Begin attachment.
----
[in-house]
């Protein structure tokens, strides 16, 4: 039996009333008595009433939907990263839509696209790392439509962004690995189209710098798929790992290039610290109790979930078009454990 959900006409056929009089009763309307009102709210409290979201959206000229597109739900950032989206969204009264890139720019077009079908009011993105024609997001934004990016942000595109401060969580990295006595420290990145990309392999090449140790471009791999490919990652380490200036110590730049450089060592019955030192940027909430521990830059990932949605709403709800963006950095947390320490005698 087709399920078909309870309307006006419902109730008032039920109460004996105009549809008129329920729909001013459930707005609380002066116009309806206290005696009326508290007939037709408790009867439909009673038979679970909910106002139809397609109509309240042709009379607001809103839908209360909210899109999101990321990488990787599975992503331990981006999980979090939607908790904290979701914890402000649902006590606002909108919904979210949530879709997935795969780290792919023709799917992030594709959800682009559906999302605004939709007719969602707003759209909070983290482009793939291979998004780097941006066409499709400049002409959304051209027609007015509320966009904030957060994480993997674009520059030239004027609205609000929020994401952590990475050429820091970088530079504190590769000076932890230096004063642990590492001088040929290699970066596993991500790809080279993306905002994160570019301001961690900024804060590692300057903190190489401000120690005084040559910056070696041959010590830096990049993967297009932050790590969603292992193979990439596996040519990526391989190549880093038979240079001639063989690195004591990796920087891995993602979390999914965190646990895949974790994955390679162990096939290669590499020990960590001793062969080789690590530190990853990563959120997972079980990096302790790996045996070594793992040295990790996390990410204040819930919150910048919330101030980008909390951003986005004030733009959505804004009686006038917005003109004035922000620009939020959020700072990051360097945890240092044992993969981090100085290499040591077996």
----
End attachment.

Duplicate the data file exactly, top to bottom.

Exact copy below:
[in-house]
């Protein structure tokens, strides 16, 4: 039996009333008595009433939907990263839509696209790392439509962004690995189209710098798929790992290039610290109790979930078009454990 959900006409056929009089009763309307009102709210409290979201959206000229597109739900950032989206969204009264890139720019077009079908009011993105024609997001934004990016942000595109401060969580990295006595420290990145990309392999090449140790471009791999490919990652380490200036110590730049450089060592019955030192940027909430521990830059990932949605709403709800963006950095947390320490005698 087709399920078909309870309307006006419902109730008032039920109460004996105009549809008129329920729909001013459930707005609380002066116009309806206290005696009326508290007939037709408790009867439909009673038979679970909910106002139809397609109509309240042709009379607001809103839908209360909210899109999101990321990488990787599975992503331990981006999980979090939607908790904290979701914890402000649902006590606002909108919904979210949530879709997935795969780290792919023709799917992030594709959800682009559906999302605004939709007719969602707003759209909070983290482009793939291979998004780097941006066409499709400049002409959304051209027609007015509320966009904030957060994480993997674009520059030239004027609205609000929020994401952590990475050429820091970088530079504190590769000076932890230096004063642990590492001088040929290699970066596993991500790809080279993306905002994160570019301001961690900024804060590692300057903190190489401000120690005084040559910056070696041959010590830096990049993967297009932050790590969603292992193979990439596996040519990526391989190549880093038979240079001639063989690195004591990796920087891995993602979390999914965190646990895949974790994955390679162990096939290669590499020990960590001793062969080789690590530190990853990563959120997972079980990096302790790996045996070594793992040295990790996390990410204040819930919150910048919330101030980008909390951003986005004030733009959505804004009686006038917005003109004035922000620009939020959020700072990051360097945890240092044992993969981090100085290499040591077996």